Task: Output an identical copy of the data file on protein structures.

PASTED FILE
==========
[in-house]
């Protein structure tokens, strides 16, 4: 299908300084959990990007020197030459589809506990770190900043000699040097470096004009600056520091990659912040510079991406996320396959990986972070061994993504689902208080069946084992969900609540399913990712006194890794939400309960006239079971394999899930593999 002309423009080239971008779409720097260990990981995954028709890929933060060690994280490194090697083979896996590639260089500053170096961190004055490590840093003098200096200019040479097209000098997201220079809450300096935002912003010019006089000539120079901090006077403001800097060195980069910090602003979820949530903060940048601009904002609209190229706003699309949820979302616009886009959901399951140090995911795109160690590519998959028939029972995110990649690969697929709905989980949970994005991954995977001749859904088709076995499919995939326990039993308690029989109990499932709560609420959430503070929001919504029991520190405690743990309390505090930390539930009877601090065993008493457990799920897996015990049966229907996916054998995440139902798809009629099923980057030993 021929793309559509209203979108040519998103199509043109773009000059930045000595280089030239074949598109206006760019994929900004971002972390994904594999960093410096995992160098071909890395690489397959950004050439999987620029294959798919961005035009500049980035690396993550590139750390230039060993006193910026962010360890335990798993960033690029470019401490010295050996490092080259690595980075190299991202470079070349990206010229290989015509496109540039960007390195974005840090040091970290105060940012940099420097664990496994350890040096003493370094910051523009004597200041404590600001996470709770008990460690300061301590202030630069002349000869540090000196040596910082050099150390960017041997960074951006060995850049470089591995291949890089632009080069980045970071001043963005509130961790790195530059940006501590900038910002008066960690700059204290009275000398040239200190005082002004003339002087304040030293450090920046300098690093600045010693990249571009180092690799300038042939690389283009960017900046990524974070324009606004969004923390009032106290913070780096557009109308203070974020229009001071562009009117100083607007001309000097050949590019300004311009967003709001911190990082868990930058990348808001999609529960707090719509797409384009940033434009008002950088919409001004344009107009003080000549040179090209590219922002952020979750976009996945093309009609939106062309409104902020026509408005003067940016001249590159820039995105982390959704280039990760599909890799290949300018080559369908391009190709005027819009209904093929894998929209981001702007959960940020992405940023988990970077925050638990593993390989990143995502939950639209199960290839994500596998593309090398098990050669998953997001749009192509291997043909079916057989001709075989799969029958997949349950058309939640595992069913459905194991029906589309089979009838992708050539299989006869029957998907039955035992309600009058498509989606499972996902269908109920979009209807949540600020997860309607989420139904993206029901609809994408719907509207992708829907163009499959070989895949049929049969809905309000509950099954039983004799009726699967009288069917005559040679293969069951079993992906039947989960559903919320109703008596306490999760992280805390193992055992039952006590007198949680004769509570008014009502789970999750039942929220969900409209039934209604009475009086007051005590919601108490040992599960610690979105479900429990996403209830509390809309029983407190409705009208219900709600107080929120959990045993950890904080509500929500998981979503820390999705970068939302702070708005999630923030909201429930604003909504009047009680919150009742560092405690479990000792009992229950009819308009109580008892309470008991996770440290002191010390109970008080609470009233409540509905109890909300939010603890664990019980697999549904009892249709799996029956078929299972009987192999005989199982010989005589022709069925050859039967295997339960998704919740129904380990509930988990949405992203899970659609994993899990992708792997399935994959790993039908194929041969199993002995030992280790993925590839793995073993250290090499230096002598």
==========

[in-house]
């Protein structure tokens, strides 16, 4: 299908300084959990990007020197030459589809506990770190900043000699040097470096004009600056520091990659912040510079991406996320396959990986972070061994993504689902208080069946084992969900609540399913990712006194890794939400309960006239079971394999899930593999 002309423009080239971008779409720097260990990981995954028709890929933060060690994280490194090697083979896996590639260089500053170096961190004055490590840093003098200096200019040479097209000098997201220079809450300096935002912003010019006089000539120079901090006077403001800097060195980069910090602003979820949530903060940048601009904002609209190229706003699309949820979302616009886009959901399951140090995911795109160690590519998959028939029972995110990649690969697929709905989980949970994005991954995977001749859904088709076995499919995939326990039993308690029989109990499932709560609420959430503070929001919504029991520190405690743990309390505090930390539930009877601090065993008493457990799920897996015990049966229907996916054998995440139902798809009629099923980057030993 021929793309559509209203979108040519998103199509043109773009000059930045000595280089030239074949598109206006760019994929900004971002972390994904594999960093410096995992160098071909890395690489397959950004050439999987620029294959798919961005035009500049980035690396993550590139750390230039060993006193910026962010360890335990798993960033690029470019401490010295050996490092080259690595980075190299991202470079070349990206010229290989015509496109540039960007390195974005840090040091970290105060940012940099420097664990496994350890040096003493370094910051523009004597200041404590600001996470709770008990460690300061301590202030630069002349000869540090000196040596910082050099150390960017041997960074951006060995850049470089591995291949890089632009080069980045970071001043963005509130961790790195530059940006501590900038910002008066960690700059204290009275000398040239200190005082002004003339002087304040030293450090920046300098690093600045010693990249571009180092690799300038042939690389283009960017900046990524974070324009606004969004923390009032106290913070780096557009109308203070974020229009001071562009009117100083607007001309000097050949590019300004311009967003709001911190990082868990930058990348808001999609529960707090719509797409384009940033434009008002950088919409001004344009107009003080000549040179090209590219922002952020979750976009996945093309009609939106062309409104902020026509408005003067940016001249590159820039995105982390959704280039990760599909890799290949300018080559369908391009190709005027819009209904093929894998929209981001702007959960940020992405940023988990970077925050638990593993390989990143995502939950639209199960290839994500596998593309090398098990050669998953997001749009192509291997043909079916057989001709075989799969029958997949349950058309939640595992069913459905194991029906589309089979009838992708050539299989006869029957998907039955035992309600009058498509989606499972996902269908109920979009209807949540600020997860309607989420139904993206029901609809994408719907509207992708829907163009499959070989895949049929049969809905309000509950099954039983004799009726699967009288069917005559040679293969069951079993992906039947989960559903919320109703008596306490999760992280805390193992055992039952006590007198949680004769509570008014009502789970999750039942929220969900409209039934209604009475009086007051005590919601108490040992599960610690979105479900429990996403209830509390809309029983407190409705009208219900709600107080929120959990045993950890904080509500929500998981979503820390999705970068939302702070708005999630923030909201429930604003909504009047009680919150009742560092405690479990000792009992229950009819308009109580008892309470008991996770440290002191010390109970008080609470009233409540509905109890909300939010603890664990019980697999549904009892249709799996029956078929299972009987192999005989199982010989005589022709069925050859039967295997339960998704919740129904380990509930988990949405992203899970659609994993899990992708792997399935994959790993039908194929041969199993002995030992280790993925590839793995073993250290090499230096002598």